“In a laser-based system you do localized surface heating and then observe the reflected signal back with some type of detector, said Ben Miehack, product manager for defect inspection and metrology at Onto Innovation. “It’s extremely slow and not really suitable for high-volume manufacturing, unless you had some means to indicate a failure occurred in a region and then you targeted that region. In terms of wafer bumping, looking at the composition of the bumps or pillars one can use a high-speed technique to look for outliers, and then use something with much higher resolution to pinpoint its characteristics.”

Interferometry-based techniques can be used to view a wider sample area. Profilometer instruments specifically measure X,Y,Z dimensions of the sample’s surface. “White-light interferometry works on the same principles as interferometry, where you’ll have a reference beam that goes off into one direction and then light bouncing off your sample,” said Bruker’s Cid. “When they combine at the imaging array, you end up with a 3D representation of the surface.”

Both process development and manufacturing applications rely on repeatable and reproducible measurements. Equipment suppliers alike strive for this. And as stated earlier, measurement speed determines metrology vs. inspection usage. When it comes to choosing between 100% or sampled inspection, an engineering manager considers the bump process maturity and cost.

“If your manufacturing process is mature, i.e., very low variability, you can probably get by sampling 1% of your wafers — maybe only 1% of the bumps on 1% of your wafers,” said CyperOptics’ Hoffman. “But if you’re pushing the process technologies such that you have 5% failures, you can’t do sampling inspection in that kind of environment. With every market that we operate in, we always have operated in 100% inspection. As we bring this capability to the market, it’s interesting to see the market come to terms with this capability.”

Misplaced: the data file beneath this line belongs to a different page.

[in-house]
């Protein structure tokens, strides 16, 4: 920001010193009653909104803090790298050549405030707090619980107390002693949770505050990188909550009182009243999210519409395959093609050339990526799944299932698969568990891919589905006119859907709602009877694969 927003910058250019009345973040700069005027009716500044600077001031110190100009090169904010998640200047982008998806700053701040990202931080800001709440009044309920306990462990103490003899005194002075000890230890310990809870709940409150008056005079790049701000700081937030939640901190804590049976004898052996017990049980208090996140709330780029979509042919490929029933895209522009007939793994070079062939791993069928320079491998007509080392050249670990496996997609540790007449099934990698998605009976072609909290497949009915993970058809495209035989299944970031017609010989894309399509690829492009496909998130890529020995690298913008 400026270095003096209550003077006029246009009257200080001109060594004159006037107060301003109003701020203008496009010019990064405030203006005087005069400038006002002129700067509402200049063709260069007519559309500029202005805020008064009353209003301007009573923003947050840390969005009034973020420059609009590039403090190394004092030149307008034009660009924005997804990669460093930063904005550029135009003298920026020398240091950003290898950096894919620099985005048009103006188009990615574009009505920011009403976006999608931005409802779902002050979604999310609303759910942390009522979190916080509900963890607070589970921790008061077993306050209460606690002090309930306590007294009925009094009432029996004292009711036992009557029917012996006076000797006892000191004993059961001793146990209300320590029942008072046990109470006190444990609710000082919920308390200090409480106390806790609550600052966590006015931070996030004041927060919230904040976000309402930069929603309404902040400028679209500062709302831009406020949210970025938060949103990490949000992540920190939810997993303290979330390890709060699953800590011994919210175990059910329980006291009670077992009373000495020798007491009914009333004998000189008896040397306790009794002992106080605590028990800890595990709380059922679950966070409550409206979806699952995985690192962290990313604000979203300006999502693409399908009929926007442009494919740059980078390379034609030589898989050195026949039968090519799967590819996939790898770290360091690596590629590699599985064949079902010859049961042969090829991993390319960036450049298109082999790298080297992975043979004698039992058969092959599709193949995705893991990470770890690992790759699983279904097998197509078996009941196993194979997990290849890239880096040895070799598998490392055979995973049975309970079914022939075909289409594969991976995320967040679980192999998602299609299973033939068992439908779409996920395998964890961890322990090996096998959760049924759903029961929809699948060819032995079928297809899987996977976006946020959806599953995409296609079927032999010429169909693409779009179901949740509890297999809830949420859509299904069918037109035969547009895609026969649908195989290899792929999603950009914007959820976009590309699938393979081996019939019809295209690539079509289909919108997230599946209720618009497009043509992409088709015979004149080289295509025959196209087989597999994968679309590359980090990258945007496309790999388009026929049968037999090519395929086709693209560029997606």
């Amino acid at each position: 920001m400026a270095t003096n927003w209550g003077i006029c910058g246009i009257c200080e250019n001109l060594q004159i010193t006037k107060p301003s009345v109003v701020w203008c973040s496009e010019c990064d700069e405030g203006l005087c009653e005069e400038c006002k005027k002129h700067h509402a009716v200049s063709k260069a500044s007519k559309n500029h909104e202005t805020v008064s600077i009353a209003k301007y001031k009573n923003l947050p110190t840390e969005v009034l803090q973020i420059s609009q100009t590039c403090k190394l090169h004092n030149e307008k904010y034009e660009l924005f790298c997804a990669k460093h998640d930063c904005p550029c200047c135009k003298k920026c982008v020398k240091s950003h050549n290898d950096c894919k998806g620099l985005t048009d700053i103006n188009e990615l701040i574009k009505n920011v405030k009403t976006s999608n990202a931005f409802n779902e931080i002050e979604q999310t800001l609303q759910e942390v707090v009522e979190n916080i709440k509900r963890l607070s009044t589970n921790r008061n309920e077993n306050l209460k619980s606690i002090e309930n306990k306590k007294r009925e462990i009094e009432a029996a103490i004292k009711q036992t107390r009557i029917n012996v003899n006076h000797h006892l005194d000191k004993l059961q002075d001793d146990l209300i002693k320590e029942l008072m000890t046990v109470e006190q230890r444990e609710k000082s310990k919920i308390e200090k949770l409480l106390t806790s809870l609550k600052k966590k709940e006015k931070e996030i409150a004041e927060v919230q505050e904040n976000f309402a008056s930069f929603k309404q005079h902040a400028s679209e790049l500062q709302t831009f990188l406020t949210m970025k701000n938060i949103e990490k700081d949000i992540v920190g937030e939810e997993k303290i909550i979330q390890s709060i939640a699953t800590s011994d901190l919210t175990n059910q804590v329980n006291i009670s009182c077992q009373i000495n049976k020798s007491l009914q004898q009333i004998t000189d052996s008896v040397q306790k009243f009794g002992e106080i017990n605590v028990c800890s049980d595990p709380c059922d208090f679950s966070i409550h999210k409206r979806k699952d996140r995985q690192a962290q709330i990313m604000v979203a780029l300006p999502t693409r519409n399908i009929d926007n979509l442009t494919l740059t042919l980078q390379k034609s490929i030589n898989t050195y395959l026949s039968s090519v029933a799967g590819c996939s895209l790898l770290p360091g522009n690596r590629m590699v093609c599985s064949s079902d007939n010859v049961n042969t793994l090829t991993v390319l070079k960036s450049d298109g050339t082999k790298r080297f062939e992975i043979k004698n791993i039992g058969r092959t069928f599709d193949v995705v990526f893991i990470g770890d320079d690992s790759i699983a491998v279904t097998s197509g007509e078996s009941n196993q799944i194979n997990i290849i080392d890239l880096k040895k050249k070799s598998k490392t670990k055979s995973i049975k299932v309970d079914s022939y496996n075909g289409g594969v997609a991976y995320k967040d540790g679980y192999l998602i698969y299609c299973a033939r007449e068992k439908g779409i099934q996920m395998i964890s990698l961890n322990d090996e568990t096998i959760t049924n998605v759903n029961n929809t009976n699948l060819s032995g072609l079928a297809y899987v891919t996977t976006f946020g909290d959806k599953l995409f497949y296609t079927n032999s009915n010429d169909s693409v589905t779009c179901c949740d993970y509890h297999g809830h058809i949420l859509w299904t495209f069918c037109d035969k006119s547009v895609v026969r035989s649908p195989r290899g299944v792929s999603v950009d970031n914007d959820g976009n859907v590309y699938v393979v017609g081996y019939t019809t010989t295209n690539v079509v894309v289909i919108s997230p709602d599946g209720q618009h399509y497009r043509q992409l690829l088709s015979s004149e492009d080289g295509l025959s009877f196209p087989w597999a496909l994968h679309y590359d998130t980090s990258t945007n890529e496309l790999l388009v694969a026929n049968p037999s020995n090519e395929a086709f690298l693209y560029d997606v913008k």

From image to interpretation
The path from image to interpretable data to actions relies upon algorithms, domain knowledge, and statistics.

Interpreting the reflected light back from a surface requires a deep understanding of physics for both the measurement system and surface attributes. Signal processing algorithms form the basis of the computer vision used to make measurements in the Z direction.

In terms of surface area specific to bump measurements, it can be a whole wafer or a single diced device or a package substrate. Feature size, not sample size, dictates the signal processing algorithms used, and there’s usually more than one algorithm being used.

“What can change the algorithms is the way that our sensor observes a 25-micron bump, which is fairly different from how it observes a 100-micron bump,” Hoffman said. “But that typically doesn’t manifest itself in the algorithms that we write. It typically manifests itself in the algorithms that our customers write. The interface from the sensor to the OEM is a height map. The OEM’s responsibility is to take that height map and extract the interesting information. We collaborate extensively with the OEMs on this extraction. We come up with algorithms that we recommend to them.”